The hip hop artists in this era were pioneers, in which they were the first to produce the sounds of the genre. In 1970, The Last Poets emerged with their debut album. The Last Poets were a group composed solely of spoken word artists. Their art served as a precursor for rap music. In 1971, Baby Huey and The Babysitters released a record that would be very influential in the development of Hip Hop music. In 1972, DJ Hollywood introduced the use of turntables and the use of the mic. In 1973, DJ Clive “Kool Herc” Campbell hits the Hip Hop scene cultivating and creating its unique sound by focusing on capturing the break section of a song. He popularized this sound by hosting block parties in the Bronx, NY. In 1974, we see a movement within the hiphop community with the debut of artists such as Afrika Bambaataa, Grandmaster Flash, and Grandmaster Caz. Bambaataa is most popular for forming a group of graffiti artists and breakdancers better known as the “Zulu Nation”. Grandmaster Flash was the first DJ to actually lay hands on a record and manipulate it. He invented the quick mix theory which enabled djs to create their own beats. He promoted the concept of rapping by allowing emcees to perform over his beats at block parties. He eventually began his own rap group called Grandmaster Flash and the Furious 5. In 1976, DJ Grand Wizard Theodore established a new form of DJing that consisted of scratching a record under the needle. In 1977, breakdancers Jojo and Jimmy D formed The Rock Steady Crew, and graffiti artist Lee Quinones makes his debut with murals on basketball courts and subway trains.  In 1979, the first commercial rap song is recorded by the Sugar Hill Gang called Rappers Delight. This was the first rap single to become a top 40 hit on Billboard’s top 100.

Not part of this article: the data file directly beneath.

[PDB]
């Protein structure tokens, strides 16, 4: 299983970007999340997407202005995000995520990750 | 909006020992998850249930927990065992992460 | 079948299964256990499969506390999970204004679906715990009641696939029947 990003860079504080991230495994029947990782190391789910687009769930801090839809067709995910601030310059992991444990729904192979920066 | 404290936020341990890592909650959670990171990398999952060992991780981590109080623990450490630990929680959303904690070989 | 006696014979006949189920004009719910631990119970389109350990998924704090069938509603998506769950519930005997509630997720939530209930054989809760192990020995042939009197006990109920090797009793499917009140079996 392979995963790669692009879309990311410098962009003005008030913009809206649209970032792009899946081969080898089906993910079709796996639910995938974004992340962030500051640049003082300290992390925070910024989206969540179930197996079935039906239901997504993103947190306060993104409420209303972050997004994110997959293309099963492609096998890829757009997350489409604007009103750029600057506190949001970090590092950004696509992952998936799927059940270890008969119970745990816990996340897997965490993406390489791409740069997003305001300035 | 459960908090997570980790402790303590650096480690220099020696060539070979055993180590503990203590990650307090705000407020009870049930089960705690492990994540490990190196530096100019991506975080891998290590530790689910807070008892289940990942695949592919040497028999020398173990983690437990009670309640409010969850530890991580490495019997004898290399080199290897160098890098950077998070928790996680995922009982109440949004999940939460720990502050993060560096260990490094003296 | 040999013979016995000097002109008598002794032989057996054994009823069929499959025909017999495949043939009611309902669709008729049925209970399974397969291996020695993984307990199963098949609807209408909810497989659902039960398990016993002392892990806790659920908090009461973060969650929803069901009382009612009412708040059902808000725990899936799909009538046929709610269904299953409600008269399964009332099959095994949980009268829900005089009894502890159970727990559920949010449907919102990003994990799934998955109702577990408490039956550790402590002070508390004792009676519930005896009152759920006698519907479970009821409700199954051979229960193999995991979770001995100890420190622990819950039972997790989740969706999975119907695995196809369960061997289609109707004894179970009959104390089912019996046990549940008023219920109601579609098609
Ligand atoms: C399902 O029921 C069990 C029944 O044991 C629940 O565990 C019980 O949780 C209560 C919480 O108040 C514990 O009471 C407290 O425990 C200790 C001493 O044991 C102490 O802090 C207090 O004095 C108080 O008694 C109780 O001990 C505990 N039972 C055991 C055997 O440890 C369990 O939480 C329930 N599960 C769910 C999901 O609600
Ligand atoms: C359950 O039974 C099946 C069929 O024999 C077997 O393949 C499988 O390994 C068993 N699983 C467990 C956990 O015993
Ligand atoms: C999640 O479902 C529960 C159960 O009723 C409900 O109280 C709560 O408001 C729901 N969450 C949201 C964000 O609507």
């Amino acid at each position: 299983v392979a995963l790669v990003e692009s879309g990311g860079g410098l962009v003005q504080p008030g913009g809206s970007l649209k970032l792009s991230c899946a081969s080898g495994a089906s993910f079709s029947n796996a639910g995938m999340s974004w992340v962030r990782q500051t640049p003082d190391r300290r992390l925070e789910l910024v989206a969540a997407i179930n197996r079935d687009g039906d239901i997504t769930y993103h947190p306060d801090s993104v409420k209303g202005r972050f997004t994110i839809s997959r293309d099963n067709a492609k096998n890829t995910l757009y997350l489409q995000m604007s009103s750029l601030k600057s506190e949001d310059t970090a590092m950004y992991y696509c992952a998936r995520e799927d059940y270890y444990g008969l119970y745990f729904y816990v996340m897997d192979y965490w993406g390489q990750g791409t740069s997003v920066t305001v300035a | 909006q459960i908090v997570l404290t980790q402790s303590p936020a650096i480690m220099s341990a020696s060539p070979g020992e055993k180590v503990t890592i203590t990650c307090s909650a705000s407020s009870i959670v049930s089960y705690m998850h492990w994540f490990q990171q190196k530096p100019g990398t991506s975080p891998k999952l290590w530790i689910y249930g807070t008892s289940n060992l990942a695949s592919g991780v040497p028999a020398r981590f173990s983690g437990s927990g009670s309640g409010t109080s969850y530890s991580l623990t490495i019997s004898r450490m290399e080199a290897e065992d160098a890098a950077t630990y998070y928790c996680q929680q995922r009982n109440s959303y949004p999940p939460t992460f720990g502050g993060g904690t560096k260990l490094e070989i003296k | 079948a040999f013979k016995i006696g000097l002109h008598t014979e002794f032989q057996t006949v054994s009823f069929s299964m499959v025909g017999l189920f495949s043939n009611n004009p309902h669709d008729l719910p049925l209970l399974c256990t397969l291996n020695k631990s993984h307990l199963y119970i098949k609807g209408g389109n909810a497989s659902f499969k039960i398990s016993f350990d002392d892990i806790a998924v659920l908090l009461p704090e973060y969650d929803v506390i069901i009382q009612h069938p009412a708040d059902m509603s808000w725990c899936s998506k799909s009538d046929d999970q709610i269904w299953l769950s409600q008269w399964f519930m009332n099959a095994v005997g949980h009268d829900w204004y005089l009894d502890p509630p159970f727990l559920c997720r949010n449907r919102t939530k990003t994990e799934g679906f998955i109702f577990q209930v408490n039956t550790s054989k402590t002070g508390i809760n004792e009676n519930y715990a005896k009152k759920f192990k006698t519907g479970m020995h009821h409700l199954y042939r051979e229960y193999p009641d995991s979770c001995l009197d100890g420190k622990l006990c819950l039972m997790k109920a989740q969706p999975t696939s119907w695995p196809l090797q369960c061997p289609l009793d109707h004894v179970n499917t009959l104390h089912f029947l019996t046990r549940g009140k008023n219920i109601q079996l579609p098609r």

DJ Kool Herc
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Grandmaster Flash


        Typically whenever you hear rap and hip-hop, you may automatically assume they are exactly the same. This is because people often use the genres Hip-hop and Rap synonymously but they are different. Hip-hop is considered a culture whose 4 main components include DJing, MCing, graffiti, and dancing(particularly “B-Boying” aka Break dancing). Rap is actually a sub-genre of hip-hop that developed from the culture and style that hip-hop inhabits. Rap eventually developed into content that was developed to be published commercially while portraying unrealistic expectations and lifestyles. In KRS-ONE song “Hip Hop vs. Rap,” he states that Rap is something you do. Hip-Hop is something you live.” This is a perfect example of the true realities of each genre.